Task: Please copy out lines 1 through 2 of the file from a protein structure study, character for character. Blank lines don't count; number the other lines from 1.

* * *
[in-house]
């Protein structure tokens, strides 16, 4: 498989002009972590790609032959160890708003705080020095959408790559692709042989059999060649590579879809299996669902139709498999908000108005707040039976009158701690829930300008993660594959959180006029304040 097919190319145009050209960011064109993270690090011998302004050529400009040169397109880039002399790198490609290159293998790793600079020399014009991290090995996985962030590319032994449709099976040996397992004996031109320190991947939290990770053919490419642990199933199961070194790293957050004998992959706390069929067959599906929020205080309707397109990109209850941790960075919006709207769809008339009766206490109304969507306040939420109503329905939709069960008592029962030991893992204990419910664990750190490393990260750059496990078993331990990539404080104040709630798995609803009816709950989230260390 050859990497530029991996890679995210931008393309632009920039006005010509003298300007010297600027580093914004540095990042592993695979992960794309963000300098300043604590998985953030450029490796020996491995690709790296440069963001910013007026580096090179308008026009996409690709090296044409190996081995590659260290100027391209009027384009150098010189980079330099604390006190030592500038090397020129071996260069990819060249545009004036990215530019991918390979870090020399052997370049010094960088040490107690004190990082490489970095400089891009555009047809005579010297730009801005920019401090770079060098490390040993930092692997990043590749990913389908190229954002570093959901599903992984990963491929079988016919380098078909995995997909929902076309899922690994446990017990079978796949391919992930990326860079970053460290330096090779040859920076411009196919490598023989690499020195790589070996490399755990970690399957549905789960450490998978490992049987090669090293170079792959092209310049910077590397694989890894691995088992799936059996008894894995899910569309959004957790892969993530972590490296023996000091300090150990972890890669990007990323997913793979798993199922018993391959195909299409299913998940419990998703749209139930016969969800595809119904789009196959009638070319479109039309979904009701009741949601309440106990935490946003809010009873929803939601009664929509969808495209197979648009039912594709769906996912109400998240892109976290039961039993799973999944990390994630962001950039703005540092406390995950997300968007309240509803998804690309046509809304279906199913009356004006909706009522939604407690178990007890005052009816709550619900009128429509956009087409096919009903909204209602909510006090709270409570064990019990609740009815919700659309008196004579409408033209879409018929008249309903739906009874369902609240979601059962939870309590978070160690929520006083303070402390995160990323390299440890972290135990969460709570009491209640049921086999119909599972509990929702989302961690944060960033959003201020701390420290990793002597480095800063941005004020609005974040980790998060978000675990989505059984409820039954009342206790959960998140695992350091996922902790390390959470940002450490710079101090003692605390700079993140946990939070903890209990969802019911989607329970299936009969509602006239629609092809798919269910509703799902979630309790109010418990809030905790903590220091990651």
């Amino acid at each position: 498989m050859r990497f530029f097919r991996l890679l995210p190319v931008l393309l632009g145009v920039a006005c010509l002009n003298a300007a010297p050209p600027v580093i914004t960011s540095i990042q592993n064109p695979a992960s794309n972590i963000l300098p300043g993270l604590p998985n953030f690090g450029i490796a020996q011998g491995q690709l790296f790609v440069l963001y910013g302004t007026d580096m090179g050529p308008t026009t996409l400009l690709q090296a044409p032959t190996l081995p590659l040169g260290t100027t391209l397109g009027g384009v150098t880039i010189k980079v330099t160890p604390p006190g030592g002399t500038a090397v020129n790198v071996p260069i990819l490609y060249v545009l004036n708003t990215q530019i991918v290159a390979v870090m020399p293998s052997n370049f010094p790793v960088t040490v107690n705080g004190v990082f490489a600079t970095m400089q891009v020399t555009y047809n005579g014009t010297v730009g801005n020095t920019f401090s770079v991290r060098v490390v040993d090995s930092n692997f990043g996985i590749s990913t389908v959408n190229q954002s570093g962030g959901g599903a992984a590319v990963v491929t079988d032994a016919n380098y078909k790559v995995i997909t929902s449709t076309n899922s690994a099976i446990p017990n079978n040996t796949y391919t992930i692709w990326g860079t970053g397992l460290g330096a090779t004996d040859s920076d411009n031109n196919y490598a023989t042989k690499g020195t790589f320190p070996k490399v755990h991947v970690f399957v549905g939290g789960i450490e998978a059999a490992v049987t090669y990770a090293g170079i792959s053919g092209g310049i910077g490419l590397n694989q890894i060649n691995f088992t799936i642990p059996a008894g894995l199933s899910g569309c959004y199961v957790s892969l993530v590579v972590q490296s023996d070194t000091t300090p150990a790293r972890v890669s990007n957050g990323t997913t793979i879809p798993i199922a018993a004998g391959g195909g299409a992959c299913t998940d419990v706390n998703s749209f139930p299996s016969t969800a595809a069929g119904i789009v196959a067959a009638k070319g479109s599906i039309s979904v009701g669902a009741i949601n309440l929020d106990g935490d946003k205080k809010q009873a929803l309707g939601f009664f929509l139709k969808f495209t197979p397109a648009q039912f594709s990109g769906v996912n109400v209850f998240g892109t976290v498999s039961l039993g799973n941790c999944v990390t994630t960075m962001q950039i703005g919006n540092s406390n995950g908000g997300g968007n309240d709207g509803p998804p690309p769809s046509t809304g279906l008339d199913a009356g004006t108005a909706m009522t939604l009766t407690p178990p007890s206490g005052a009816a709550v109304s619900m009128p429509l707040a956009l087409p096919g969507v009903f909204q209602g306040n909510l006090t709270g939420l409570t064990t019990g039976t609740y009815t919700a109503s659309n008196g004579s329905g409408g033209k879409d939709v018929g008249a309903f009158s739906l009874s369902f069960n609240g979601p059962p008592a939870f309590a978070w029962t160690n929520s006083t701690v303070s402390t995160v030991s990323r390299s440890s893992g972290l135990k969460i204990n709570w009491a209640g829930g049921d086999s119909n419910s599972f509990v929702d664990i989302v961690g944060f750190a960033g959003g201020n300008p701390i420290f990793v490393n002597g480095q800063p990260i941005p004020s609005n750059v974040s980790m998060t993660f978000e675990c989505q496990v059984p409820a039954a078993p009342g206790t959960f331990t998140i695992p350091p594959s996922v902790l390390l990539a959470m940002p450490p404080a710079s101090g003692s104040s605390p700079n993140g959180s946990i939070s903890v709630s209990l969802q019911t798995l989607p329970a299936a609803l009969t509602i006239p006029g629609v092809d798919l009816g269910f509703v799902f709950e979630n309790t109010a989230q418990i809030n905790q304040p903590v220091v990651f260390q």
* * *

[in-house]
């Protein structure tokens, strides 16, 4: 498989002009972590790609032959160890708003705080020095959408790559692709042989059999060649590579879809299996669902139709498999908000108005707040039976009158701690829930300008993660594959959180006029304040 097919190319145009050209960011064109993270690090011998302004050529400009040169397109880039002399790198490609290159293998790793600079020399014009991290090995996985962030590319032994449709099976040996397992004996031109320190991947939290990770053919490419642990199933199961070194790293957050004998992959706390069929067959599906929020205080309707397109990109209850941790960075919006709207769809008339009766206490109304969507306040939420109503329905939709069960008592029962030991893992204990419910664990750190490393990260750059496990078993331990990539404080104040709630798995609803009816709950989230260390 050859990497530029991996890679995210931008393309632009920039006005010509003298300007010297600027580093914004540095990042592993695979992960794309963000300098300043604590998985953030450029490796020996491995690709790296440069963001910013007026580096090179308008026009996409690709090296044409190996081995590659260290100027391209009027384009150098010189980079330099604390006190030592500038090397020129071996260069990819060249545009004036990215530019991918390979870090020399052997370049010094960088040490107690004190990082490489970095400089891009555009047809005579010297730009801005920019401090770079060098490390040993930092692997990043590749990913389908190229954002570093959901599903992984990963491929079988016919380098078909995995997909929902076309899922690994446990017990079978796949391919992930990326860079970053460290330096090779040859920076411009196919490598023989690499020195790589070996490399755990970690399957549905789960450490998978490992049987090669090293170079792959092209310049910077590397694989890894691995088992799936059996008894894995899910569309959004957790892969993530972590490296023996000091300090150990972890890669990007990323997913793979798993199922018993391959195909299409299913998940419990998703749209139930016969969800595809119904789009196959009638070319479109039309979904009701009741949601309440106990935490946003809010009873929803939601009664929509969808495209197979648009039912594709769906996912109400998240892109976290039961039993799973999944990390994630962001950039703005540092406390995950997300968007309240509803998804690309046509809304279906199913009356004006909706009522939604407690178990007890005052009816709550619900009128429509956009087409096919009903909204209602909510006090709270409570064990019990609740009815919700659309008196004579409408033209879409018929008249309903739906009874369902609240979601059962939870309590978070160690929520006083303070402390995160990323390299440890972290135990969460709570009491209640049921086999119909599972509990929702989302961690944060960033959003201020701390420290990793002597480095800063941005004020609005974040980790998060978000675990989505059984409820039954009342206790959960998140695992350091996922902790390390959470940002450490710079101090003692605390700079993140946990939070903890209990969802019911989607329970299936009969509602006239629609092809798919269910509703799902979630309790109010418990809030905790903590220091990651």